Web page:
Flying tire deaths prompt inspections
Flying tires have wreaked havoc on the roads. In the last four months, two people have died in Ontario after their vehicles were destroyed by wheels that flew off transport trucks.
Last month 69-year-old Paul Koenderman was killed on Highway 400 near Barrie when his SUV was hit by a flying tire.
In November of last year, 50-year-old Kimberly Coordes died after a similar incident on the 401 near Oxford County.
“More recently we had a wheel separation occur (Monday) in Oxford County, thankfully no one was injured,” says OPP Const. Lisa Narancsik.
These deaths and countless other incidents involving dislodged tires have prompted the Ministry of Transportation to take action.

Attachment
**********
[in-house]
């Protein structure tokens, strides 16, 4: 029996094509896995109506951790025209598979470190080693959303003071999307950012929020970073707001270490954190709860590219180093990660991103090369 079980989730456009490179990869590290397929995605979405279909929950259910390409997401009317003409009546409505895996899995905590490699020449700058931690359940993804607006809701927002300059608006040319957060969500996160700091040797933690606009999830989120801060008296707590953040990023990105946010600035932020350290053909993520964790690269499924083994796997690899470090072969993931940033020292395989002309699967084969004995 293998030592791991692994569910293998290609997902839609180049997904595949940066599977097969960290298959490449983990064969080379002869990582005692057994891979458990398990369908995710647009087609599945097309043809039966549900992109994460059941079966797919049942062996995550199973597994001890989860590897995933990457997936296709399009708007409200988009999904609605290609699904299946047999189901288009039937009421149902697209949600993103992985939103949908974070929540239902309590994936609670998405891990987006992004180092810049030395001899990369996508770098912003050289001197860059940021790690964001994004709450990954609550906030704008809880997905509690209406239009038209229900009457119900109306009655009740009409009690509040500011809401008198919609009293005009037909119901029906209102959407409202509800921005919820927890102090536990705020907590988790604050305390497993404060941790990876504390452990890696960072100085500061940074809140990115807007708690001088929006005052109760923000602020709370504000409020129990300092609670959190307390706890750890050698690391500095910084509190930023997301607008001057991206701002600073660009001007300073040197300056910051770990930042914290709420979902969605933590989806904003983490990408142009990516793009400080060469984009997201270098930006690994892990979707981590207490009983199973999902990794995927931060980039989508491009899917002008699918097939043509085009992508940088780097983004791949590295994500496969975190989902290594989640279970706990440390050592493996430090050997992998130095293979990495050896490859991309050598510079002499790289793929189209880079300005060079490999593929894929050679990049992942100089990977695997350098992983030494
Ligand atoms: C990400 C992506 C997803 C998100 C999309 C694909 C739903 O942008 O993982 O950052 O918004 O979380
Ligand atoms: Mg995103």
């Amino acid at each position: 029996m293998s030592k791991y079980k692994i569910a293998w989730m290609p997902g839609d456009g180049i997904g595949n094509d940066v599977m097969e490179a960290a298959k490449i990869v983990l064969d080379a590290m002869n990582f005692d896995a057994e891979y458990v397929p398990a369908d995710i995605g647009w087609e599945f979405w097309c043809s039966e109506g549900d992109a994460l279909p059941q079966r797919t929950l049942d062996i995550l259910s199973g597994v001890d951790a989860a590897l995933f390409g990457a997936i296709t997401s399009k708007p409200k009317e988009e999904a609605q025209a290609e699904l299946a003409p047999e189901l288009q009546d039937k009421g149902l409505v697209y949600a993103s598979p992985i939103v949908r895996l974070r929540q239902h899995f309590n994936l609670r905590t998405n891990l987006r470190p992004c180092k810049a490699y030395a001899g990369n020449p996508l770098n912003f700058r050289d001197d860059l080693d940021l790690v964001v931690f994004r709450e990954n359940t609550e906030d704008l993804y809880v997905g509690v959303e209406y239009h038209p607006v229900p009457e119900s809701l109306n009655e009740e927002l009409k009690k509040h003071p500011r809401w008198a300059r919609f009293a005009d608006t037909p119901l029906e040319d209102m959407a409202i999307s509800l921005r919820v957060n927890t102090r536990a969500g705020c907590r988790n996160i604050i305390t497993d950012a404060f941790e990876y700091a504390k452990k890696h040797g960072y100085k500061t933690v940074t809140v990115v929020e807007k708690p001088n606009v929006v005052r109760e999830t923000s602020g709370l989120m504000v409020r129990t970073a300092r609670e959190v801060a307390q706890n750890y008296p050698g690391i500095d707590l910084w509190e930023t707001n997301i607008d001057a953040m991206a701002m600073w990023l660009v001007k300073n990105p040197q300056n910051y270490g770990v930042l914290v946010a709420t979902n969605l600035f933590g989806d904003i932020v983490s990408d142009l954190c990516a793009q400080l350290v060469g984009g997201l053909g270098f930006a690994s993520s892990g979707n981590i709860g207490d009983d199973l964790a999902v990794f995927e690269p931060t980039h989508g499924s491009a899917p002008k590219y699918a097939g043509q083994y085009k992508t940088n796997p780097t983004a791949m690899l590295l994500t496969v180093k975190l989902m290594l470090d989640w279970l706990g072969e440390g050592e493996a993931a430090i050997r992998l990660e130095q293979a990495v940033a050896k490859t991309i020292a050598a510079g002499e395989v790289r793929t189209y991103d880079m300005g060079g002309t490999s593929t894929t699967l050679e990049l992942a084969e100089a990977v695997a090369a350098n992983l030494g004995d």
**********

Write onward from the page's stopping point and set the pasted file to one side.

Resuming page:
Officials were on hand along Highway 401 in Woodstock checking tire and truck safety Tuesday. Truck driver Ron Campbell says he couldn’t agree more with safety being paramount in his career.
“The more education we get out there the better off we’re going to be in the long run. The safer the roads (will be) for everybody,” he says.
By law, drivers are required to do a daily inspection on their truck before they hit the road. Ontario’s fines for having an unsafe rig are some of the heftiest in North America.
Fines can range anywhere from $2,000 to $50,000 depending on the severity of the infraction.
“Seventy per cent of wheel offs are caused by loose ineffective fasteners on the highway,” says MTO enforcement investigator Kevin Kirkham.
The Ministry of Transportation says that many violations could be avoided by a daily inspection.